- Coughing up yellow, green, or bloody mucus.
- Wheezing or trouble breathing
- Fatigue that interferes with your daily activities
- Feeling dizzy or lightheaded
- Easy bleeding or bruising
- Nausea that stops you from eating or drinking and/or is not relieved by prescribed medicines
- Throwing up more than 3 times a day
- No bowel movement in 3 days or when you feel uncomfortable.
- Loose bowel movements (diarrhea) 4 times a day or loose bowel movements with lack of strength or a feeling of being dizzy
- Weight gain of 5 pounds in one week (fluid retention)
- Pain that does not go away, or is not relieved by prescribed medicines
- Signs of infusion reaction: fever or shaking chills, flushing, facial swelling, feeling dizzy, headache, trouble breathing, rash, itching, chest tightness, or chest pain
- Numbness, tingling, or pain your hands and feet
- If you think you may be pregnant or may have impregnated your partner
- Pregnancy warning: This drug may have harmful effects on the unborn baby. Women of child bearing potential should use effective methods of birth control during your cancer treatment and for at least 3 months after treatment. Let your doctor know right away if you think you may be pregnant.
- Breastfeeding warning: It is not known if this drug passes into breast milk. For this reason, women should talk to their doctor about the risks and benefits of breast feeding during treatment with this drug because this drug may enter the breast milk and cause harm to a breast feeding baby.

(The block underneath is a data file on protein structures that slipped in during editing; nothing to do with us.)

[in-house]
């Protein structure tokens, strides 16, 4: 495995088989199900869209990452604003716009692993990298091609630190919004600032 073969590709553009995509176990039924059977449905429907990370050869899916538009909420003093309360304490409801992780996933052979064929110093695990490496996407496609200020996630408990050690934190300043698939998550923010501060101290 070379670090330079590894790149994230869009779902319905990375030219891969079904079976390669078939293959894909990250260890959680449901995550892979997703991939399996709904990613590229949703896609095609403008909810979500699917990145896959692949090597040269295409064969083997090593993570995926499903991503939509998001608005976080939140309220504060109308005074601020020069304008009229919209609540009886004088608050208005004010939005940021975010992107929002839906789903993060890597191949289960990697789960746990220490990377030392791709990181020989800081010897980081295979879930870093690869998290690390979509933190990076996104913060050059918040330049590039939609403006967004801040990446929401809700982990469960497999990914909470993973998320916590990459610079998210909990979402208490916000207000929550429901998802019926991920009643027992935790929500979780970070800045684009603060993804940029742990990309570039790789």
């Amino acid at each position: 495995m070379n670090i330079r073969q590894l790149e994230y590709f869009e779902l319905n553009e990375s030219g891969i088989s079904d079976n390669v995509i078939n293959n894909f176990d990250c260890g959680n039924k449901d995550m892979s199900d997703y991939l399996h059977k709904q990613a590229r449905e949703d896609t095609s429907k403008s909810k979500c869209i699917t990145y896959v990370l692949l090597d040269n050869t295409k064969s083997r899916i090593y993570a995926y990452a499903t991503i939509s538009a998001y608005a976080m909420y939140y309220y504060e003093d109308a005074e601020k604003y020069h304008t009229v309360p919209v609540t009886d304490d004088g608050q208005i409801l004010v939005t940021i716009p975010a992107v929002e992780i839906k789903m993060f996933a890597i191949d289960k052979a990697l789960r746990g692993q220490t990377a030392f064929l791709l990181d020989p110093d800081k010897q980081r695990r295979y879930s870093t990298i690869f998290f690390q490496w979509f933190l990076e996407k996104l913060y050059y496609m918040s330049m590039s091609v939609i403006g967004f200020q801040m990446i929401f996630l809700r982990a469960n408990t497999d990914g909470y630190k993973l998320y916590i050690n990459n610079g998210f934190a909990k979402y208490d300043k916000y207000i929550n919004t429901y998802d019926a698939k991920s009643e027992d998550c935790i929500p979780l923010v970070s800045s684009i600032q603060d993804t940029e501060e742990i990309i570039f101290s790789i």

- Fertility warning: Human fertility studies have not been done with this drug. Talk with your doctor or nurse if you plan to have children.Ask for information on sperm or egg banking.
Revised February 2018
This information is intended to provide helpful health information to the general public and is not to be used in place of any medical, health, psychological, or any other kind of personal professional services. The information herein does not cover all possible uses, actions, precautions, side effects, or interactions of the medicines mentioned, nor is the information intended as medical advice for individual problems or for making an evaluation as to the risks and benefits of taking a particular medication. The dose, method of administration and contraindications for any administered medication should be confirmed before use. UPMC specifically disclaims all responsibility for any liability, loss or risk, personal or otherwise, which is incurred as a consequence, directly or indirectly, of the use and application of any medication mentioned herein.